Marjorie Taylor Greene would have already been fired in any other workplace -- Congress should be no different: former US Rep

The antics of Georgia GOP Rep. Marjorie Taylor Greene have become so egregious that "it's time for the House to use the tools at its disposal to sanction her accordingly," writes Donna F. Edwards in The Washington Post this Wednesday.

As a former member of the Committee on Standards and Official Conduct during her time in Congress, Edwards says that there's
"no question" that the committee can and should investigate Greene "and consider every formal sanction for her behavior, from a reprimand, to censure, to a fine, to removal."

"Greene's continued harassment of Rep. Alexandria Ocasio-Cortez (D-N.Y.) is such a serious matter. She has verbally accosted Ocasio-Cortez on and off the floor of the chamber," Edwards writes. "She has engaged inappropriately with other members as well, including Rep. Cori Bush (D-Mo.), who took the extraordinary step of asking to have her office moved following a verbal altercation in January. Greene has repeatedly accused Ocasio-Cortez, Bush and other women of color in the House of supporting terrorists — a dangerous and inflammatory smear at a perilous moment in our politics."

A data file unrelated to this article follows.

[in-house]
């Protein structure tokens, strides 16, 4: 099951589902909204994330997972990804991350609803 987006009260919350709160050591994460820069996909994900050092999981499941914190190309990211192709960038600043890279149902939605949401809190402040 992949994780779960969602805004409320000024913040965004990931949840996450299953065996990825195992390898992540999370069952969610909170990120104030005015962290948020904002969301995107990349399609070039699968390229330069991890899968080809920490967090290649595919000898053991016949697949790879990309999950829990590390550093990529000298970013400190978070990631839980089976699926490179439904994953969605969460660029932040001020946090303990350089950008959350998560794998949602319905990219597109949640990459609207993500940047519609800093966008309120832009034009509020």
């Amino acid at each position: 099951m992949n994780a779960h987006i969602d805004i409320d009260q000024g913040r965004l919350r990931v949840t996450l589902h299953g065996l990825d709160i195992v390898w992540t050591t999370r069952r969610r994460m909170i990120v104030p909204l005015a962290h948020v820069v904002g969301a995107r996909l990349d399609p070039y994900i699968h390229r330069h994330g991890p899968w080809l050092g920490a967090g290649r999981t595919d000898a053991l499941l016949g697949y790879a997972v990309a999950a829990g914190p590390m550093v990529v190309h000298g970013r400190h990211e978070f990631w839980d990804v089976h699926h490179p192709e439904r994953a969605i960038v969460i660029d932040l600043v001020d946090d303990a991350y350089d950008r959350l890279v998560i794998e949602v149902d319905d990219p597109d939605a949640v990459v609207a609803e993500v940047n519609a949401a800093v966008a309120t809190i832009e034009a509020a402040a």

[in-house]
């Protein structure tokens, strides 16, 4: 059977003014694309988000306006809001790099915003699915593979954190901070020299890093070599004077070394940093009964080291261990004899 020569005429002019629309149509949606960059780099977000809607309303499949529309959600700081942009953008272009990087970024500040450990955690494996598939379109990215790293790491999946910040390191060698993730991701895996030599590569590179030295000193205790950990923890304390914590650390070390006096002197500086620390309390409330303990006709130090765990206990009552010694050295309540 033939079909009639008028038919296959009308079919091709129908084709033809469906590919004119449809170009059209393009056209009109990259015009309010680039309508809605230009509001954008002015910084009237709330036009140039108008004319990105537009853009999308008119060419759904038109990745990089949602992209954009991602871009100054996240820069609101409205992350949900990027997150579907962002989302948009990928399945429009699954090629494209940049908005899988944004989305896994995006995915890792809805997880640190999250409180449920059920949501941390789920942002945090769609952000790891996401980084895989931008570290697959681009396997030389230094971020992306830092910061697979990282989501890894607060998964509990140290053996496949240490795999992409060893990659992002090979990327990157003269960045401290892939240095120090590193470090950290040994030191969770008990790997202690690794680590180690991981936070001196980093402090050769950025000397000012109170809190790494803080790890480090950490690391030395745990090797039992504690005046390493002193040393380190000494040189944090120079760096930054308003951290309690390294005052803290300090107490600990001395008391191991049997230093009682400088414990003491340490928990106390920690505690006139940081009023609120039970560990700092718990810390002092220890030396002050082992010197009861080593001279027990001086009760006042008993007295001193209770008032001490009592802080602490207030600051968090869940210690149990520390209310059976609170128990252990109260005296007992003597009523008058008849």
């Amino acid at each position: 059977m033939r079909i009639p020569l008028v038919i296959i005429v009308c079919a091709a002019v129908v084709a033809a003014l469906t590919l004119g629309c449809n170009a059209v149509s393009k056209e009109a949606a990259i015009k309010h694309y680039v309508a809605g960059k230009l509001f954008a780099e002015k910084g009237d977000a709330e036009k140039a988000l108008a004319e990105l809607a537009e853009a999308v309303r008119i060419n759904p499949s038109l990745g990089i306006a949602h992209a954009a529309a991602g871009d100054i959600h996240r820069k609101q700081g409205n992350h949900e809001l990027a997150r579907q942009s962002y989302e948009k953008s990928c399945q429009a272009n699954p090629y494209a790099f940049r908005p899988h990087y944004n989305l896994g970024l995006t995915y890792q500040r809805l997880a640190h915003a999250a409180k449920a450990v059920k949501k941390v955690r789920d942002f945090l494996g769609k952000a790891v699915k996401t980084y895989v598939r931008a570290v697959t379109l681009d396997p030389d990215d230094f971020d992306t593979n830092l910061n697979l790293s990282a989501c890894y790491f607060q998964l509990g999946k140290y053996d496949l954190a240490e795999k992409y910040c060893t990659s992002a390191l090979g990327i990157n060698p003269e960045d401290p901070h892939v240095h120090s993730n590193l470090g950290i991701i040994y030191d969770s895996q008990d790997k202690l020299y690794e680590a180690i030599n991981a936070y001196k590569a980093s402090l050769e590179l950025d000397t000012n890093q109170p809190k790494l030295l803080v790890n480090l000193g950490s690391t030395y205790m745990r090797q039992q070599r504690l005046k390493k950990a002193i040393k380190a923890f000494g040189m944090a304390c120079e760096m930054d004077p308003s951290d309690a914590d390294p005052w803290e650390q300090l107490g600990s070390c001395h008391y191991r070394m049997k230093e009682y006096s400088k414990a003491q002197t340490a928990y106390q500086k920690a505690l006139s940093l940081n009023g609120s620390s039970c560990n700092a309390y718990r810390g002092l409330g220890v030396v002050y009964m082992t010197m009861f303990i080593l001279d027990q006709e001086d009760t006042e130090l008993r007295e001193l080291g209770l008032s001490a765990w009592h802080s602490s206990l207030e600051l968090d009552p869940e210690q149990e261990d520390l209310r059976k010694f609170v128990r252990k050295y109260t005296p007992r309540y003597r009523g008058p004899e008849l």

Edwards accuses Greene of ignoring the needs of her constituents and instead challenges Ocasio-Cortez to "absurd policy debates." But the problems with Greene run deeper than ineffectiveness.

"Greene's continued presence casts a stain on a beleaguered institution," writes Edwards. "Democrats have to work alongside Republican colleagues who want to rewrite the history of Jan. 6; they must show up to a workplace where they experienced violence and trauma. Many members, including Ocasio-Cortez, have enhanced security because they have been targets of vitriolic attacks by the likes of Greene."

Read the full op-ed over at The Washington Post.